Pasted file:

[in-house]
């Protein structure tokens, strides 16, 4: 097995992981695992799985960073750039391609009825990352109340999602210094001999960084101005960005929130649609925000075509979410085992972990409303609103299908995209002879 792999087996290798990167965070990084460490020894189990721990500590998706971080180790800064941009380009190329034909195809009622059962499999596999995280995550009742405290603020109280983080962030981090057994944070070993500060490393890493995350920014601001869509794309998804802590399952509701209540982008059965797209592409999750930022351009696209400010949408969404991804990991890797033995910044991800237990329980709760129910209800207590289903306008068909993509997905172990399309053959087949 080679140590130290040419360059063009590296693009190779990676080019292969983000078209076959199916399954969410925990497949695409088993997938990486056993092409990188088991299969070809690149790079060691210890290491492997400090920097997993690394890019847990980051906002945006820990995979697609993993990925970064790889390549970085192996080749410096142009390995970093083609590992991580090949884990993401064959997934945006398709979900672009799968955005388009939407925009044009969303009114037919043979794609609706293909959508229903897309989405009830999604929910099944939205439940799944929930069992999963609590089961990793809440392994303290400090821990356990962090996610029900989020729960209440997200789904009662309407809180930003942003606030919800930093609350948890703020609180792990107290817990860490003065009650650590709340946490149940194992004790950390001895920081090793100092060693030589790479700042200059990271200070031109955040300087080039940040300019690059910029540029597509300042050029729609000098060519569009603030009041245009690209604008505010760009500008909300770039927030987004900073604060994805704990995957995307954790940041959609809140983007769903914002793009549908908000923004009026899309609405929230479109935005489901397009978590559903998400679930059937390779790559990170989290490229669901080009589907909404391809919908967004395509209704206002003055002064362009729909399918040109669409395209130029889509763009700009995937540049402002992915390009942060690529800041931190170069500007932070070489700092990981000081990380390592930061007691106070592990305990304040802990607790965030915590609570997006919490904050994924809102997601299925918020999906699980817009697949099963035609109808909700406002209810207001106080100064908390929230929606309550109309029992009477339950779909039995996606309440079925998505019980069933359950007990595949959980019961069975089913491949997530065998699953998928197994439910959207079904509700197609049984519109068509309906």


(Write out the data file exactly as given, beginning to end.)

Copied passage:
[in-house]
């Protein structure tokens, strides 16, 4: 097995992981695992799985960073750039391609009825990352109340999602210094001999960084101005960005929130649609925000075509979410085992972990409303609103299908995209002879 792999087996290798990167965070990084460490020894189990721990500590998706971080180790800064941009380009190329034909195809009622059962499999596999995280995550009742405290603020109280983080962030981090057994944070070993500060490393890493995350920014601001869509794309998804802590399952509701209540982008059965797209592409999750930022351009696209400010949408969404991804990991890797033995910044991800237990329980709760129910209800207590289903306008068909993509997905172990399309053959087949 080679140590130290040419360059063009590296693009190779990676080019292969983000078209076959199916399954969410925990497949695409088993997938990486056993092409990188088991299969070809690149790079060691210890290491492997400090920097997993690394890019847990980051906002945006820990995979697609993993990925970064790889390549970085192996080749410096142009390995970093083609590992991580090949884990993401064959997934945006398709979900672009799968955005388009939407925009044009969303009114037919043979794609609706293909959508229903897309989405009830999604929910099944939205439940799944929930069992999963609590089961990793809440392994303290400090821990356990962090996610029900989020729960209440997200789904009662309407809180930003942003606030919800930093609350948890703020609180792990107290817990860490003065009650650590709340946490149940194992004790950390001895920081090793100092060693030589790479700042200059990271200070031109955040300087080039940040300019690059910029540029597509300042050029729609000098060519569009603030009041245009690209604008505010760009500008909300770039927030987004900073604060994805704990995957995307954790940041959609809140983007769903914002793009549908908000923004009026899309609405929230479109935005489901397009978590559903998400679930059937390779790559990170989290490229669901080009589907909404391809919908967004395509209704206002003055002064362009729909399918040109669409395209130029889509763009700009995937540049402002992915390009942060690529800041931190170069500007932070070489700092990981000081990380390592930061007691106070592990305990304040802990607790965030915590609570997006919490904050994924809102997601299925918020999906699980817009697949099963035609109808909700406002209810207001106080100064908390929230929606309550109309029992009477339950779909039995996606309440079925998505019980069933359950007990595949959980019961069975089913491949997530065998699953998928197994439910959207079904509700197609049984519109068509309906």